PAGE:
Gates spoke on his vision of so-called Seamless Computing, where mobility, Web services, speech and location services come together. And in that regard, Gates announced the availability of Microsoft Speech Server 2004, as well as the availability of Windows Mobile 2003 Second Edition and the Visual Studio 2005 Community technology Preview program. Under the program, Microsoft on Thursday will release a pre-beta version of Visual Studio 2005, which features version 2.0 of the .Net Compact Framework, he said.
Some of the challenges to achieving the goal of seamless computing include complexity, deployment issues, quality and security, Gates said.
"Visual Studio is our answer to this," he said, noting that it is easier to use, integrated, reliable and comprehensive.
"Web services play in [to this vision] and were serious about this and thats why we have a lot of our best people" involved in the Web services standardization space, Gates said.
Visual Studio 2005, codenamed Whidbey, "is a very major release for us," Gates said. "Web services are a key theme here," he said. "For the first time were making it easy to develop Web services."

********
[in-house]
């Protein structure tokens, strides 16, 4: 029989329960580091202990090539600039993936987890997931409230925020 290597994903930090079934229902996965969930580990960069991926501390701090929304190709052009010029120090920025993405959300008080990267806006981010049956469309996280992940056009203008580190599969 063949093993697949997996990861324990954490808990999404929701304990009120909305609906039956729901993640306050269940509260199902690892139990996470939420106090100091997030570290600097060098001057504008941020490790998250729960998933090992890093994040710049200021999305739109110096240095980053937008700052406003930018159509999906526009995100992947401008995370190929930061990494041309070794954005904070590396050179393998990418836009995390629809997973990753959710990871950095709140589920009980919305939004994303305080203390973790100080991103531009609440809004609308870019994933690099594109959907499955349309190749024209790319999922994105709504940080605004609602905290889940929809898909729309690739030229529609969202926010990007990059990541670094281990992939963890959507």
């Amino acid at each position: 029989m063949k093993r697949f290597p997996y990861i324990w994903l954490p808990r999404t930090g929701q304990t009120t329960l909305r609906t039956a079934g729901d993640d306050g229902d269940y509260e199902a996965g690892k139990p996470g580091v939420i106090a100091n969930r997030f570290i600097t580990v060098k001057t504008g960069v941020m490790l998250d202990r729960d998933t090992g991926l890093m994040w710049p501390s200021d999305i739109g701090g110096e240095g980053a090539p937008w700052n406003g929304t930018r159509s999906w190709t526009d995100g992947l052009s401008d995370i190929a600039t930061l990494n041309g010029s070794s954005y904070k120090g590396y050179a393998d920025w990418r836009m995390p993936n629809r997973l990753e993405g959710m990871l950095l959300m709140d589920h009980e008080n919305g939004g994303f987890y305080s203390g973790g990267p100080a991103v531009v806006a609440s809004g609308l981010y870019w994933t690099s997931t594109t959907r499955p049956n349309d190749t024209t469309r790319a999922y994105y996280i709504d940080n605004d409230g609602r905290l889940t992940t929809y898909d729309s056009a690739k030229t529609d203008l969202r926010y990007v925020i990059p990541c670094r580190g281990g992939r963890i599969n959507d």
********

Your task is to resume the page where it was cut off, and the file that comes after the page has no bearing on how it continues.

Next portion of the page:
In fact, Microsoft is making application development require half as much code as it traditionally has in many instances, Gates said. Microsoft is facilitating the reuse of existing code and enabling developers to use the same code base to target devices, departmental applications and enterprise applications.
In addition, the upcoming version of Visual Studio, which is due by mid-2005, includes several new features including many that enable developers to communicate their concerns back to Microsoft.
"Its a big feedback loop," Gates said, including error reporting through the Microsoft Watson tool, and other features that enable developers to have automated feedback to Microsoft. Whidbey also features the edit-and-continue feature popular with developers, as well as support for generics, new libraries, and tools to check the quality of code, known as Prefast.
Gates said the feedback capabilities represent a paradigm that is "a major shift in terms of software development." He added that "connecting up applications to reporting databases is something we want to make easier and easier in the tool."
Jay Roxe, Microsofts product manager for Visual Basic demonstrated some of the capabilities of Visual Studio 2005, and showed how the integrated development environment "supports going out and getting snippets of code you can use and then modifying them a little and use them in a program. Were going to ship more than 500 snippets" of code for handling various routine tasks that developers might use, he said.
"A new element is well have releases on an ongoing basis," Gates said.